Arizona Governor Hobbs’ Censorship Campaign Triggers Investigation

Arizona Gov. Katie Hobbs (D) has found herself at the epicenter of a political whirlwind for requesting X, formerly known as Twitter, to censor critics of her past controversial tweets. These moves have now ignited a legislative investigation into her actions, with State Rep. Alex Kolodin (R) at the helm of a newly minted committee focused on oversight and Big Tech.

The controversy began in 2017 when Hobbs, then serving in the Arizona state legislature, likened Trump supporters to Nazis in a tweet. She stated, “@realDonaldTrump has made it abundantly clear he’s more interested in pandering to his neo-nazi base than being @POTUS for all Americans.” Fast forward to 2020, and Hobbs, then serving as Arizona’s Secretary of State, faced a revival of backlash for this post.

Rather than addressing the criticism head-on, documents revealed by Arizona Capitol Oversight show that Hobbs used her official Secretary of State email account in November 2020 to ask the X platform to take punitive action against her critics. She labeled them “alt-right,” but when asked to provide specific instances for review, she could not do so. “I am not sure I can provide the information you are asking for because I reported and then blocked multiple users at the same time,” Hobbs responded.

Let’s be clear: elected officials using their power to silence critics on social media is a concerning trend, irrespective of one’s political leanings. Such behavior raises questions about how far elected officials will go to suppress dissent, especially when official government resources are employed.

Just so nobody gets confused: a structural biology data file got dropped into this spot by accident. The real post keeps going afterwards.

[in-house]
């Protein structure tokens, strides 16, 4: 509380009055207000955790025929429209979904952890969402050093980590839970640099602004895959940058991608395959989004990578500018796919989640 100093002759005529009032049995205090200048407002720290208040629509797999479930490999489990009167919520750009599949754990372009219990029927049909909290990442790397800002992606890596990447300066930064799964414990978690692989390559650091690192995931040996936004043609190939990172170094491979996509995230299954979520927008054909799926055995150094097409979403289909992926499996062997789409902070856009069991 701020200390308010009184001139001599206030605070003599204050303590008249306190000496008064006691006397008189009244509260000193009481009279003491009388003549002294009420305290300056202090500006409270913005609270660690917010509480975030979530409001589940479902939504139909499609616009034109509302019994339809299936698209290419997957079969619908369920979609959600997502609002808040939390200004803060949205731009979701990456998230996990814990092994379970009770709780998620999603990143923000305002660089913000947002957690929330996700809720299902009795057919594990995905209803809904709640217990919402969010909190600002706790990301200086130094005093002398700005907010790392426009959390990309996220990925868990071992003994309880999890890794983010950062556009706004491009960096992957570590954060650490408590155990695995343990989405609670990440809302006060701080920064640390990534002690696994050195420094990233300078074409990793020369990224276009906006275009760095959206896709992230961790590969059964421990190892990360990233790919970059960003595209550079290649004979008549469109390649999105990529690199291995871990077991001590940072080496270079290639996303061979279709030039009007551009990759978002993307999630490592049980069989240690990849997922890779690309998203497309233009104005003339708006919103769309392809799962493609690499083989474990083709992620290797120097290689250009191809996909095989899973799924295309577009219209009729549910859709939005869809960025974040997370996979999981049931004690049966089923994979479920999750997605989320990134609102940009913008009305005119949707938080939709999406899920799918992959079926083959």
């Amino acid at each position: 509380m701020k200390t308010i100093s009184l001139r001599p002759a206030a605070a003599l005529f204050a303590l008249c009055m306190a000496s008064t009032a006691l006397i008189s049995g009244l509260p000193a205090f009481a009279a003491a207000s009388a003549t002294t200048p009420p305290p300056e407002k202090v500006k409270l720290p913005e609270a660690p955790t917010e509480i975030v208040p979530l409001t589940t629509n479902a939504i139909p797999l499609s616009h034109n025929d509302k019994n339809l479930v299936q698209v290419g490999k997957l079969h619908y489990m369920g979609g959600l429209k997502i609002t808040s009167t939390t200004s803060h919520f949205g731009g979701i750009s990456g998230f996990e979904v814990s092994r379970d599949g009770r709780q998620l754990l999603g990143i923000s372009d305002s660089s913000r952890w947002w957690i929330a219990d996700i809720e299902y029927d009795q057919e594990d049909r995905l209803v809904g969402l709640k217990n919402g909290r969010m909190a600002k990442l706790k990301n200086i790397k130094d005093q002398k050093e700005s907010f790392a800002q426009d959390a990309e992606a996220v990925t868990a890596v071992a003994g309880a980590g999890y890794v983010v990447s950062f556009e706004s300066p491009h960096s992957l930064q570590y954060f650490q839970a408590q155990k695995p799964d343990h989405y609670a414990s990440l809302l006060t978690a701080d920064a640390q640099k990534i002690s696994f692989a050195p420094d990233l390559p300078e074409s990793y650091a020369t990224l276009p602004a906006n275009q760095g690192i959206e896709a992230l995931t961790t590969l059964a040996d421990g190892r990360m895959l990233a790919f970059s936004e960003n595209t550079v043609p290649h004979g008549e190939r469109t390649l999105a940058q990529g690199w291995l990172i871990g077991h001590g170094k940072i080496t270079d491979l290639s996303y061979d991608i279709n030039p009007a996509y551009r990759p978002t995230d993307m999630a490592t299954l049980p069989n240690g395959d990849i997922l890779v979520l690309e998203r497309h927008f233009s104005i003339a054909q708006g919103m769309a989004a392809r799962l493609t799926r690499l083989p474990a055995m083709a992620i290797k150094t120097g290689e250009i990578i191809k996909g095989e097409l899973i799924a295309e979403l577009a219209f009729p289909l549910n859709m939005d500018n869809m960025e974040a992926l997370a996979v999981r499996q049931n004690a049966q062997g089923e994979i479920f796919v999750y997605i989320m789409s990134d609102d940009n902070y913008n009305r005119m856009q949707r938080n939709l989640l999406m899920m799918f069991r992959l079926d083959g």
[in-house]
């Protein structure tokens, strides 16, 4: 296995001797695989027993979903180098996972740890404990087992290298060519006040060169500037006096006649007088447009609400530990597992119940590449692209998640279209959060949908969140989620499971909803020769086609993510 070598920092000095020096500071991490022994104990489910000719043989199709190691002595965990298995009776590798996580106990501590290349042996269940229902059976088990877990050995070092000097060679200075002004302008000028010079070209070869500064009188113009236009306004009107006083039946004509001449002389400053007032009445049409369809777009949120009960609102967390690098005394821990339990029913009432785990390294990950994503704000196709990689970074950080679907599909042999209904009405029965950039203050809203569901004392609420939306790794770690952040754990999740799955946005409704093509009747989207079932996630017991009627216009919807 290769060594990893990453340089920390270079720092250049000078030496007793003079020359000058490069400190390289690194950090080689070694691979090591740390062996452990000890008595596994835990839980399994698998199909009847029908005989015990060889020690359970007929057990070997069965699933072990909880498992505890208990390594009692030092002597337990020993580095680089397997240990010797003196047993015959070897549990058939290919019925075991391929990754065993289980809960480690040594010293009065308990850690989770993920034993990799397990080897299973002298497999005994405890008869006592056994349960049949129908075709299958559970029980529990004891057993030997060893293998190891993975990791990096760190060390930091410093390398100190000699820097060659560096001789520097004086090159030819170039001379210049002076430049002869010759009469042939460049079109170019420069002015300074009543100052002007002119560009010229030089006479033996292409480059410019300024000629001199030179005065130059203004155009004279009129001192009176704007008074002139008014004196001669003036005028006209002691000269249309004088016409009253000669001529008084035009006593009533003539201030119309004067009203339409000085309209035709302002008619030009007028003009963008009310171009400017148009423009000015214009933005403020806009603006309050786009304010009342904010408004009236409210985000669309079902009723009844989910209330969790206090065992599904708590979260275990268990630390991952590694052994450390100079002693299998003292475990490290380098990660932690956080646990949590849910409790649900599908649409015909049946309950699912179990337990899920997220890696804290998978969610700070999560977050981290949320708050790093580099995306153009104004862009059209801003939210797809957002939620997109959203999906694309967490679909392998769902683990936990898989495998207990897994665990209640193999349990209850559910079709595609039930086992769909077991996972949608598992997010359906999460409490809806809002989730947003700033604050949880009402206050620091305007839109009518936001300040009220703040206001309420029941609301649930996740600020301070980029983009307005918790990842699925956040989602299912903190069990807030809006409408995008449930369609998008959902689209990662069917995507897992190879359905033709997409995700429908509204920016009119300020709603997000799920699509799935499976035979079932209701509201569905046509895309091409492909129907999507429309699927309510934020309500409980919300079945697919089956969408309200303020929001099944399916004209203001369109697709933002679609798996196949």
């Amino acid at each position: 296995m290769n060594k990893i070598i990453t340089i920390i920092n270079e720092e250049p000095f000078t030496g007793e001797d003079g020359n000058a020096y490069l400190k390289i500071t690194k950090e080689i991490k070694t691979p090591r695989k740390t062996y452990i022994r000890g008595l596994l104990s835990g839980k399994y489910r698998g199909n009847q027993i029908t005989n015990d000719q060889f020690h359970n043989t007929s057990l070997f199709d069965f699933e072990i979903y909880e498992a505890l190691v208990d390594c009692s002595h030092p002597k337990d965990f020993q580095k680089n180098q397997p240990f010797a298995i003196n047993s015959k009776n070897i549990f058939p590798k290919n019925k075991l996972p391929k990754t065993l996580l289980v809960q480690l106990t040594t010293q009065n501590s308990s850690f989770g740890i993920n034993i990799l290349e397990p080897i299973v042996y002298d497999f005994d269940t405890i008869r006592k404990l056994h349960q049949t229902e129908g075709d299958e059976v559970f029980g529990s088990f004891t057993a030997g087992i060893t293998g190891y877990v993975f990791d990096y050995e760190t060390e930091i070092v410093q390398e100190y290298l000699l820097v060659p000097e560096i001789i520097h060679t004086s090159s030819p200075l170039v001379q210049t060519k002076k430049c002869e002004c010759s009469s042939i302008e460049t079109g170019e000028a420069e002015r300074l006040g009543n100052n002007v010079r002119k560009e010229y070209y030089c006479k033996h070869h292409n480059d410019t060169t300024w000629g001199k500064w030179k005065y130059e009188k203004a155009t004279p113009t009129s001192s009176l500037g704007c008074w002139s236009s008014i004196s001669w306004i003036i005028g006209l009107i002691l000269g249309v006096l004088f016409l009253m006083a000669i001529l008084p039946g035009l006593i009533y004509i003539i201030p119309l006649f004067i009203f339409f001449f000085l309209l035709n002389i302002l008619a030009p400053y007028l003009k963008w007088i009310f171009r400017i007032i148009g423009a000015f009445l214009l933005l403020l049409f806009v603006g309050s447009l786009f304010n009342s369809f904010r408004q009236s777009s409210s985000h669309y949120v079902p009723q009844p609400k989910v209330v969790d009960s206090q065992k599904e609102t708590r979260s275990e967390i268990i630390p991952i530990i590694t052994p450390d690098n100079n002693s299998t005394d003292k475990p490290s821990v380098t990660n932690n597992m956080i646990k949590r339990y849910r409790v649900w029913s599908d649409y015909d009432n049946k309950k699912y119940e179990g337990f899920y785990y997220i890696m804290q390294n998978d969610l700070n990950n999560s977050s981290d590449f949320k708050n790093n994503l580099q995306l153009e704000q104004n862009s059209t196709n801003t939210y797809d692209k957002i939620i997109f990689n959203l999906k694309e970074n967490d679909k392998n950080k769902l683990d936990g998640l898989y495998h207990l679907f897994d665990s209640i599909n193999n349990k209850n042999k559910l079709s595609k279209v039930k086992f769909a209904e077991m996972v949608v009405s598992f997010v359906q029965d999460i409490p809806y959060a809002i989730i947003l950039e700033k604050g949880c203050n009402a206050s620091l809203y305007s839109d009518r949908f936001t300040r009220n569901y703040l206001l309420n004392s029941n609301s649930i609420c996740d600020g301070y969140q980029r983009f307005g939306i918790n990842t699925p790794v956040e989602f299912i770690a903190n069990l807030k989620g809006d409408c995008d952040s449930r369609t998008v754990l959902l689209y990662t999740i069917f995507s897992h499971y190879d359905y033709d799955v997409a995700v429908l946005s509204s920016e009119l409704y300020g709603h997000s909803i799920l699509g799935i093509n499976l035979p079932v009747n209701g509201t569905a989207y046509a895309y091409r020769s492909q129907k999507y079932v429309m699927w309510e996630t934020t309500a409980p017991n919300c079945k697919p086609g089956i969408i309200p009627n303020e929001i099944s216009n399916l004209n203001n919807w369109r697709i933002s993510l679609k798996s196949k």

Hobbs’ team reportedly even used an official government email address this year to try and have a tweet from the Arizona Republican Party censored, prompting an unequivocal reaction. “This goes beyond politics—it’s a matter of principle,” the Arizona GOP posted on X.

The issue of government censorship is not isolated to Arizona. Across the nation, lawmakers are investigating other similar incidents. In the case of Missouri v. Biden, Judge Don Willett remarked that officials seemed to engage in “fairly unsubtle strong-arming” of social media platforms. These maneuvers often take the form of “not-so-veiled threats,” as Willett described.

Hobbs’ actions have reignited a critical debate on free speech, government overreach, and the power dynamics between elected officials and Big Tech. Her dismissal of the allegations as a “sideshow” during a recent interview with KJZZ does little to alleviate concerns.

Elected officials are bound by the principles of the Constitution they swear to uphold, including the First Amendment. Arizona and the rest of the nation will watch closely as Rep. Kolodin’s committee investigates Hobbs.

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